Collura prefers acrylic paints because they are faster to work with, and any portrait usually takes her four to five weeks from start to finish.
The main goal of her portraits is affirmation for her patients.
“I think it’s important to remind the patient how awesome they are, especially since they have very limited control,” she said. “The portraits show what makes them unique, and that they’re not just a number in a hospital.”
At Shands, she does crafts, teaches workshops and runs therapy sessions. Her latest endeavor is to mentor and train the A-Team, a group of student interns who are able to work independently with patients. The A-Team receives calls from all over the hospital asking for help with staff or patients.
“It can include anything from dropping off a coloring bag and CDs, to sketching and talking with a patient,” she said. “We’re trying to do something no one else is doing, and this helps us think of new ideas and not keep doing the same formula.”
Collura said she most enjoys the ripple effect her work has on children, their parents and the staff who take care of the patient. She said she’s proud of the unique ideas the artists bring to the program that has become her home.
“I think the hardest thing I would ever have to do would be to leave the Arts in Medicine program,” she said. “If I do, I want to be remembered as someone who was respectful, thoughtful and made the hospital stay pleasant.”
Madeline Austin, an artist who has been in the program since 1999, said her first impression of Collura was a “quiet person who had this lovely energy.”
“Everybody loves her,” she said. “I have many patients who always ask, ‘Do you think she can come back?’ Her visits mean a lot to them.”
Austin said Collura is a versatile artist whose work helps patients of all ages.
“If you were sick, and all you saw in the mirror was that you had no hair, imagine how you would feel. Now imagine if you could see yourself as not sick and surrounded by horses,” she said. “Reyna helps reflect this beautiful image of what we wish to be. She’s a pure artist, which is the highest compliment I can give anyone.”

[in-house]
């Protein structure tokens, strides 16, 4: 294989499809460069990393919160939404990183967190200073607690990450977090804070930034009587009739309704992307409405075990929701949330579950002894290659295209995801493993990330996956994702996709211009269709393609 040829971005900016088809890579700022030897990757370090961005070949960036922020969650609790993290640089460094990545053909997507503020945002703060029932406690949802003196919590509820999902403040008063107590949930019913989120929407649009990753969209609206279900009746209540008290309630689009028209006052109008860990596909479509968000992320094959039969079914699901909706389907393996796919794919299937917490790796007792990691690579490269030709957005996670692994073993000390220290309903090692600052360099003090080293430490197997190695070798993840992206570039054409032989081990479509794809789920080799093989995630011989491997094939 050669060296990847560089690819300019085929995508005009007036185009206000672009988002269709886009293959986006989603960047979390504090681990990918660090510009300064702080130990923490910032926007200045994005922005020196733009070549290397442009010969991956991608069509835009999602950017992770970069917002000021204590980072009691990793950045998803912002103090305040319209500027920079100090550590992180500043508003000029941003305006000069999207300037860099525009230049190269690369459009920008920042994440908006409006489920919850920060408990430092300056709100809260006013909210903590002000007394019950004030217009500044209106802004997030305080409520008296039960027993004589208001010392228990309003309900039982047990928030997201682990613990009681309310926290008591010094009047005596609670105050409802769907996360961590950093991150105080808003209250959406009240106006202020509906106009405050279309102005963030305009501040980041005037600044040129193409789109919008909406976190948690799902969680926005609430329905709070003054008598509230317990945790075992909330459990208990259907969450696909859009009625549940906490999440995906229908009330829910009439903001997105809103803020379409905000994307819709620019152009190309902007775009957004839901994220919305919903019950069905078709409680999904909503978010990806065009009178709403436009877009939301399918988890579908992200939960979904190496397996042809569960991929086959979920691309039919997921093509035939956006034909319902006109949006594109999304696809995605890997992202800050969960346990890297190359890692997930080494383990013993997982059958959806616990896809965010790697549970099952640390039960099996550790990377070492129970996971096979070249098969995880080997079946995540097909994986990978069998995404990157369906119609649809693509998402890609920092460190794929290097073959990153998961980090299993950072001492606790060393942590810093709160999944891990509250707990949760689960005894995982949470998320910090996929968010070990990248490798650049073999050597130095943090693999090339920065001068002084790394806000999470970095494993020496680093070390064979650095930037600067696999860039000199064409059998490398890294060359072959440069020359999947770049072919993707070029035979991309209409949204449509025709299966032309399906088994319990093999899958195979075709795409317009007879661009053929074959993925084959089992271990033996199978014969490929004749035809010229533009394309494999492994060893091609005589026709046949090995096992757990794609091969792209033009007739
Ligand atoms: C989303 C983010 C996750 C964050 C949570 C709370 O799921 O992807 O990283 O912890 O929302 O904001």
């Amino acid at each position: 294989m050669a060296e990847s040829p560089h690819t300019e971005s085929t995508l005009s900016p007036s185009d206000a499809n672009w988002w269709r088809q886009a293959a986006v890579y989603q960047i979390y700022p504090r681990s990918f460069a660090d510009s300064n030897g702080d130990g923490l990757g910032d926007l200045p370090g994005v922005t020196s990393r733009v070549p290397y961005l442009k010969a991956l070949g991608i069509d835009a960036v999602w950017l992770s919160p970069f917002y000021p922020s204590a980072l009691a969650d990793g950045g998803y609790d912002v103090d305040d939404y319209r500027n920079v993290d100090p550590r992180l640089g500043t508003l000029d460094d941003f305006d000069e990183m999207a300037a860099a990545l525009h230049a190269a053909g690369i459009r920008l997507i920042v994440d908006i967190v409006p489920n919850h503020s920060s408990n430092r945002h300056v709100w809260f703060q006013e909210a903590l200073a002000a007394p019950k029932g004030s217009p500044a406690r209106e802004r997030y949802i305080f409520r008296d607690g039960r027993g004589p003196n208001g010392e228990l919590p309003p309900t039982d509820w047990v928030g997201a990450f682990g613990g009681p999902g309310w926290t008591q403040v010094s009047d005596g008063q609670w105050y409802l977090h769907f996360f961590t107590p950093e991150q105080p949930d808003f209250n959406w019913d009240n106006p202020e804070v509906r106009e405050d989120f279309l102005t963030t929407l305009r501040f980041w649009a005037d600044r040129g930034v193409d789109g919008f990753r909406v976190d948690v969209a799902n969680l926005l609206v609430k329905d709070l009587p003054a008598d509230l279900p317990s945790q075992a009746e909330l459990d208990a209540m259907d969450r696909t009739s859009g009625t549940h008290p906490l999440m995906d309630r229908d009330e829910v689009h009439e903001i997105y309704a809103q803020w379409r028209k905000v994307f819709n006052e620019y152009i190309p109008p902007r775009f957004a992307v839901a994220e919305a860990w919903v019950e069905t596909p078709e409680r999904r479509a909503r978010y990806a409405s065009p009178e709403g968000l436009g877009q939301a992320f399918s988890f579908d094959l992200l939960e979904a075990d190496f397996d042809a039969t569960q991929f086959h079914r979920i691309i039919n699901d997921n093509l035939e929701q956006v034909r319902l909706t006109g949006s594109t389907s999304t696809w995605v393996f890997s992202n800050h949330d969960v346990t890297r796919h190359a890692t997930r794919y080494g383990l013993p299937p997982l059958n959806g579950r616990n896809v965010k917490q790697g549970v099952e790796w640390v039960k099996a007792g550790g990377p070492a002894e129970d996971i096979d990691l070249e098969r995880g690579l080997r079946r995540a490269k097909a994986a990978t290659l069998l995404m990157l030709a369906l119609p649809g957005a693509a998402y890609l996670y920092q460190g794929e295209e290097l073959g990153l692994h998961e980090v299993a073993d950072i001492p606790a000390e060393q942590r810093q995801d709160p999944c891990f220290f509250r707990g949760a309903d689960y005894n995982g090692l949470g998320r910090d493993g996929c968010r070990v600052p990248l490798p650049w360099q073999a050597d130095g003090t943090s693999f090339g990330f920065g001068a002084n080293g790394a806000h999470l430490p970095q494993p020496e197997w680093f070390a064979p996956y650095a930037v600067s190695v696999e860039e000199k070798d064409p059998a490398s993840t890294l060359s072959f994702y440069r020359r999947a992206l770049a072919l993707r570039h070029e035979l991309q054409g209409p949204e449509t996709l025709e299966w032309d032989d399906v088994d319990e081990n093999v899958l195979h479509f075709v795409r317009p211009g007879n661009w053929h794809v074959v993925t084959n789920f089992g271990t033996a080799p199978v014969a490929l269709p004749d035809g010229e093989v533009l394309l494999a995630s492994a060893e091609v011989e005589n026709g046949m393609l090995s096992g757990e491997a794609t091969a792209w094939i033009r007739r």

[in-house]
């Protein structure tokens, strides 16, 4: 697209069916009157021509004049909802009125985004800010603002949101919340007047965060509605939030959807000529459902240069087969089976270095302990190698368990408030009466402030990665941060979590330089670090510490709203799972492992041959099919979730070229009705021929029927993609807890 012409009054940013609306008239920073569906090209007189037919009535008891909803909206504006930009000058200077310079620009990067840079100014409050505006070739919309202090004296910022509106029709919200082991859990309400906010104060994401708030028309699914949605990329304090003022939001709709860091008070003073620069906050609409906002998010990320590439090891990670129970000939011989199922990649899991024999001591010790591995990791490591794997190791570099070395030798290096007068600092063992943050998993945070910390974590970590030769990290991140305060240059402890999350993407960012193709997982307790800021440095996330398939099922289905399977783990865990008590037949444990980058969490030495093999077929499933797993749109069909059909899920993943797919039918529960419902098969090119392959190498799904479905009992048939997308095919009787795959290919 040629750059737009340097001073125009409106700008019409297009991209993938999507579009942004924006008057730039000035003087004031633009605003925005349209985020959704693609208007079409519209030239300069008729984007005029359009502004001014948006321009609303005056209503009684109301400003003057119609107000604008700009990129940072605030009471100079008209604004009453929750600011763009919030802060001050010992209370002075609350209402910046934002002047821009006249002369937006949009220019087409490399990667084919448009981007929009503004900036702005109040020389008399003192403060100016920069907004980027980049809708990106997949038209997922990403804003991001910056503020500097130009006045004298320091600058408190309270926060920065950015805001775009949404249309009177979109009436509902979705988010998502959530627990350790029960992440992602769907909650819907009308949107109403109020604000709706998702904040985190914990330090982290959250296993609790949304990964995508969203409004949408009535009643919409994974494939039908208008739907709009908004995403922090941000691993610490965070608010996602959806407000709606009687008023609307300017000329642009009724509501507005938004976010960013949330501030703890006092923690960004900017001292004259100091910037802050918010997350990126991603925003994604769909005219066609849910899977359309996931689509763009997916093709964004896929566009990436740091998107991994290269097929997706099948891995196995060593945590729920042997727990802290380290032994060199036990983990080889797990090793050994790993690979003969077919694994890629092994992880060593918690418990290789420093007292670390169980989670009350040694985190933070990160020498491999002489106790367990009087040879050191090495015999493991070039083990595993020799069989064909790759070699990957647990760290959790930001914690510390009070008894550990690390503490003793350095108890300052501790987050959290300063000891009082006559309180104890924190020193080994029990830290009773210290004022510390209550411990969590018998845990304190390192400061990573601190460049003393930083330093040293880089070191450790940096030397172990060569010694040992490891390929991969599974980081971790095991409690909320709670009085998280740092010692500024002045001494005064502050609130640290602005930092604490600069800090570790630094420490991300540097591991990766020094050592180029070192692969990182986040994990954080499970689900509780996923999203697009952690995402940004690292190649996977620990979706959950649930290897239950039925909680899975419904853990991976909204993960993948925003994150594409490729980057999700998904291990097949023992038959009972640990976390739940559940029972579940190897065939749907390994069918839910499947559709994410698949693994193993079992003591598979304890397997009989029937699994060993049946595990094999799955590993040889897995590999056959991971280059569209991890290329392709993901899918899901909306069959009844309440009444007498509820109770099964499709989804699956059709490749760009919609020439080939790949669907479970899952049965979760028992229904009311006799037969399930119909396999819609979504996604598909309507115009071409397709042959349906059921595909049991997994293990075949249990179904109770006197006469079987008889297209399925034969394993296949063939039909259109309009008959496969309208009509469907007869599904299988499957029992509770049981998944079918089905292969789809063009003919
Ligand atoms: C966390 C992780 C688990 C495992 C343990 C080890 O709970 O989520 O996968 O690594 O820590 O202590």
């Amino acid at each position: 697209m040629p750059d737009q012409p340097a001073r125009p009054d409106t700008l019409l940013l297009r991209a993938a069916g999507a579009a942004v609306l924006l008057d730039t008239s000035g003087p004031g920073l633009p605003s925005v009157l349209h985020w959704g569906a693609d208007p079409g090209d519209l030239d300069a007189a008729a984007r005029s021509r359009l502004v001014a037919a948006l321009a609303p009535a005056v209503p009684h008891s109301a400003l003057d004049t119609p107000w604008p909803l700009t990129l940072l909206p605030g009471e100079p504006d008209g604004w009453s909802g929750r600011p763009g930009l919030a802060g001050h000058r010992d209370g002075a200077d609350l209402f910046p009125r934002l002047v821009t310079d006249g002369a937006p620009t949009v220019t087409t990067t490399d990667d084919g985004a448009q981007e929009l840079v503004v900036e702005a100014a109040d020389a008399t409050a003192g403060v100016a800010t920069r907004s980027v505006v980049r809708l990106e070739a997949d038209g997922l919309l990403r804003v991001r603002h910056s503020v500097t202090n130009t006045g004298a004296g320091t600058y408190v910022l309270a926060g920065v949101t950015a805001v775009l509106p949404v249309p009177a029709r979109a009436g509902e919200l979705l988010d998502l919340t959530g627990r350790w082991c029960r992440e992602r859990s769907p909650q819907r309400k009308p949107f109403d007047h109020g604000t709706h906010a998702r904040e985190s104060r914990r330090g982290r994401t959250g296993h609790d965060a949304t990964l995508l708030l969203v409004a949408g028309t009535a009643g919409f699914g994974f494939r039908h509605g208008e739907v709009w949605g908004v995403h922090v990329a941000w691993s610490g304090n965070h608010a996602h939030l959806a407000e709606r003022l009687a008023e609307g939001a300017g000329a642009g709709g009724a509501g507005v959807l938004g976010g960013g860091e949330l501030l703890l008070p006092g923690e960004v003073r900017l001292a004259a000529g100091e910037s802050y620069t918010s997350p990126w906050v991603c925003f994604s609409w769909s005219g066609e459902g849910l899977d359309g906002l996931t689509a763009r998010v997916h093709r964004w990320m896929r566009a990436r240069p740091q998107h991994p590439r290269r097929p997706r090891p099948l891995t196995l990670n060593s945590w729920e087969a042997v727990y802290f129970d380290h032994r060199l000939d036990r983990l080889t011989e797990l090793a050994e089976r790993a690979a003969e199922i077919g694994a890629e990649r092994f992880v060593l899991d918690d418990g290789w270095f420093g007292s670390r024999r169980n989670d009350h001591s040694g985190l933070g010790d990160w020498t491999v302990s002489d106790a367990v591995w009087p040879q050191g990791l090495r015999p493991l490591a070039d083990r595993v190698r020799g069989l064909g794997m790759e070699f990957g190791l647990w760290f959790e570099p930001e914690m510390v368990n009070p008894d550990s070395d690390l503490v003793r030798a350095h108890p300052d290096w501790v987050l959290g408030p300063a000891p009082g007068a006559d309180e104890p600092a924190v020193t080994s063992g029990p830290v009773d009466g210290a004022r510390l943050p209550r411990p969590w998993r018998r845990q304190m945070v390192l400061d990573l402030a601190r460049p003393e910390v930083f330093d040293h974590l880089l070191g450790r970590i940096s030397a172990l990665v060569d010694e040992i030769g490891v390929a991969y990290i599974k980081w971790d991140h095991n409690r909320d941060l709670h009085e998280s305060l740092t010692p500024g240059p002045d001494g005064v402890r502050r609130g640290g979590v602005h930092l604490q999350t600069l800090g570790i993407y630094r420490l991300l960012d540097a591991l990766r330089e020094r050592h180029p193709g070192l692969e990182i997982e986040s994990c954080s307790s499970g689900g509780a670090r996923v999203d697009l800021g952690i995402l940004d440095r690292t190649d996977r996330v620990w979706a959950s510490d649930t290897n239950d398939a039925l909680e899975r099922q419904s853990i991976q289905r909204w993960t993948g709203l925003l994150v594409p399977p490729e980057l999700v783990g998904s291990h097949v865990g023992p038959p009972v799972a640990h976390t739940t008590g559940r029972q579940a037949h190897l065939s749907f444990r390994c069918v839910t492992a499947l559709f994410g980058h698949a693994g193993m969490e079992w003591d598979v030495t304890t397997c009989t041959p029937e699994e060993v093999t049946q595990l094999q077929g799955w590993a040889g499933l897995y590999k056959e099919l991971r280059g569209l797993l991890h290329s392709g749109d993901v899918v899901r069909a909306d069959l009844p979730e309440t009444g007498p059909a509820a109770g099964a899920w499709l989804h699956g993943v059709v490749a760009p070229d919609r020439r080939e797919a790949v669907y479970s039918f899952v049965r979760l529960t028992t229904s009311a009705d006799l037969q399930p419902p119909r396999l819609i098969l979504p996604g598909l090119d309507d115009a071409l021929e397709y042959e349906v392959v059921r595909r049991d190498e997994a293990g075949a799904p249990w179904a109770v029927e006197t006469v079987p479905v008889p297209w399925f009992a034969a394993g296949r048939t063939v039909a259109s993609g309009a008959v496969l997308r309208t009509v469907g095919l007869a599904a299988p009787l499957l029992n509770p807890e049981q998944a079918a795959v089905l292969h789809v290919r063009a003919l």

It was Austin who suggested Collura do the portrait of the young girl in a coma.
Although the work was difficult and took an emotional toll on Collura, Austin said she thought Collura handled the situation professionally and continued to do the portrait regardless.
Mary Lisa Katakis-Spano, a visual artist at Arts in Medicine who has worked with Collura for three years on everything from snowflakes to personalized holiday mailboxes, described her as a funny, compassionate and hard-working person whose artwork stood out from other applicants.
She, too, was struck by how Collura handled the portrait of the coma patient.
“I was most impressed with Reyna’s ability to connect with the mother and share stories about her daughter, all the while not knowing if her child was going to survive the coma,” Katakis-Spano said.
“You want to do something that will help or support them when you can do nothing. It’s an act of compassion.”
The day finally came when Collura’s portrait of the young girl was completed. She hoped she had captured the idea in the mother’s imagination.
“Her mom and I came up with this portrait idea of several hands on her shoulders of all the people she cared about,” Collura said.
“She was a very community-driven, kind and caring spirit, so I painted several words in English and Spanish that related to that.”
When she went to the girl’s room to deliver the painting, Collura learned from a co-worker that the girl had been discharged to a hospital for long-term coma patients.
“I had no idea if she would ever wake up to see the picture I had painted of her,” she said.
She took the painting to the family — and found a miracle.
“I got there, and she was awake,” she said. “She had recently come out of the coma. It seemed almost like she recognized me.”